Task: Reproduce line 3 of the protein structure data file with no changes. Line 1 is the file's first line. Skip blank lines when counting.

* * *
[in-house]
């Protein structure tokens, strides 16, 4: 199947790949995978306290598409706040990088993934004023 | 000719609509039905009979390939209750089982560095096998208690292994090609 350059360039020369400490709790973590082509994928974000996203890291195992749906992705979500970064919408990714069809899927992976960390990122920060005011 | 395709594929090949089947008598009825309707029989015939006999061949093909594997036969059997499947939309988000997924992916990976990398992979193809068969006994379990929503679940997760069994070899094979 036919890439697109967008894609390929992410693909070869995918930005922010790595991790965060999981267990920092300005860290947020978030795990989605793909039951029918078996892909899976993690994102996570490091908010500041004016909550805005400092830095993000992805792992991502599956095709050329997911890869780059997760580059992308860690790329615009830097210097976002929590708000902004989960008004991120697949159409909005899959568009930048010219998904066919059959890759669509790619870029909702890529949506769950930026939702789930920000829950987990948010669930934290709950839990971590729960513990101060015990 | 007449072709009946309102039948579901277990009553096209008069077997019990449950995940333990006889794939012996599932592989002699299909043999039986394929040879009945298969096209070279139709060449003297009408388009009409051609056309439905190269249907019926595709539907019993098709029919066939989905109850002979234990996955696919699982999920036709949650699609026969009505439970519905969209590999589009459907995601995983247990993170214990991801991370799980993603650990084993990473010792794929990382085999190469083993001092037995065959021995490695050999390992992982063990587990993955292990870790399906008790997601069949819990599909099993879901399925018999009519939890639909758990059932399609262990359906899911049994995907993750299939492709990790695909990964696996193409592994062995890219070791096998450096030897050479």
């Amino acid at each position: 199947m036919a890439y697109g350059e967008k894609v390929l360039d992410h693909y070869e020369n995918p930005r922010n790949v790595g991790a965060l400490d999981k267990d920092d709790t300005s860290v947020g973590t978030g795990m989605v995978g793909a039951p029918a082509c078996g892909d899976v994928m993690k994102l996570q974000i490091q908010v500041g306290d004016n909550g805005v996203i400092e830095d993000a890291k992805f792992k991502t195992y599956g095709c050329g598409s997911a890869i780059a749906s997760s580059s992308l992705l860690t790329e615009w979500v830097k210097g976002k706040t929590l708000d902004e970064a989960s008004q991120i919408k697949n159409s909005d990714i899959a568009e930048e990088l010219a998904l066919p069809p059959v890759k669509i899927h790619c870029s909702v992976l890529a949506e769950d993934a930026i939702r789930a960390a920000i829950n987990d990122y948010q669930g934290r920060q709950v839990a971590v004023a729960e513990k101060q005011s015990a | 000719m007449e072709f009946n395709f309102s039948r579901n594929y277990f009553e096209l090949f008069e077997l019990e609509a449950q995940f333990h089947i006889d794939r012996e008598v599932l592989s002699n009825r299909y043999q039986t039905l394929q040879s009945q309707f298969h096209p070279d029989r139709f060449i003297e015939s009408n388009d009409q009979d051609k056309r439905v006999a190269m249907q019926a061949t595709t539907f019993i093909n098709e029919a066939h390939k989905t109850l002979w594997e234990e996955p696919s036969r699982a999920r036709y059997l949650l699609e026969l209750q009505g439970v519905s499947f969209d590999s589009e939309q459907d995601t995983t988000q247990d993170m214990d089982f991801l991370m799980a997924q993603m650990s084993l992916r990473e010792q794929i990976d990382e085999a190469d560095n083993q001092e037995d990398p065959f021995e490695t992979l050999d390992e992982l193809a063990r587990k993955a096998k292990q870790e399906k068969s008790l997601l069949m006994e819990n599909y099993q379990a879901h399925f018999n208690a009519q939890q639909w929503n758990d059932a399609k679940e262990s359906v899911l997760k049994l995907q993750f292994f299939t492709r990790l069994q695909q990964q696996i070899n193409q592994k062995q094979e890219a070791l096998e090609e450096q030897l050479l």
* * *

């Amino acid at each position: 199947m036919a890439y697109g350059e967008k894609v390929l360039d992410h693909y070869e020369n995918p930005r922010n790949v790595g991790a965060l400490d999981k267990d920092d709790t300005s860290v947020g973590t978030g795990m989605v995978g793909a039951p029918a082509c078996g892909d899976v994928m993690k994102l996570q974000i490091q908010v500041g306290d004016n909550g805005v996203i400092e830095d993000a890291k992805f792992k991502t195992y599956g095709c050329g598409s997911a890869i780059a749906s997760s580059s992308l992705l860690t790329e615009w979500v830097k210097g976002k706040t929590l708000d902004e970064a989960s008004q991120i919408k697949n159409s909005d990714i899959a568009e930048e990088l010219a998904l066919p069809p059959v890759k669509i899927h790619c870029s909702v992976l890529a949506e769950d993934a930026i939702r789930a960390a920000i829950n987990d990122y948010q669930g934290r920060q709950v839990a971590v004023a729960e513990k101060q005011s015990a | 000719m007449e072709f009946n395709f309102s039948r579901n594929y277990f009553e096209l090949f008069e077997l019990e609509a449950q995940f333990h089947i006889d794939r012996e008598v599932l592989s002699n009825r299909y043999q039986t039905l394929q040879s009945q309707f298969h096209p070279d029989r139709f060449i003297e015939s009408n388009d009409q009979d051609k056309r439905v006999a190269m249907q019926a061949t595709t539907f019993i093909n098709e029919a066939h390939k989905t109850l002979w594997e234990e996955p696919s036969r699982a999920r036709y059997l949650l699609e026969l209750q009505g439970v519905s499947f969209d590999s589009e939309q459907d995601t995983t988000q247990d993170m214990d089982f991801l991370m799980a997924q993603m650990s084993l992916r990473e010792q794929i990976d990382e085999a190469d560095n083993q001092e037995d990398p065959f021995e490695t992979l050999d390992e992982l193809a063990r587990k993955a096998k292990q870790e399906k068969s008790l997601l069949m006994e819990n599909y099993q379990a879901h399925f018999n208690a009519q939890q639909w929503n758990d059932a399609k679940e262990s359906v899911l997760k049994l995907q993750f292994f299939t492709r990790l069994q695909q990964q696996i070899n193409q592994k062995q094979e890219a070791l096998e090609e450096q030897l050479l």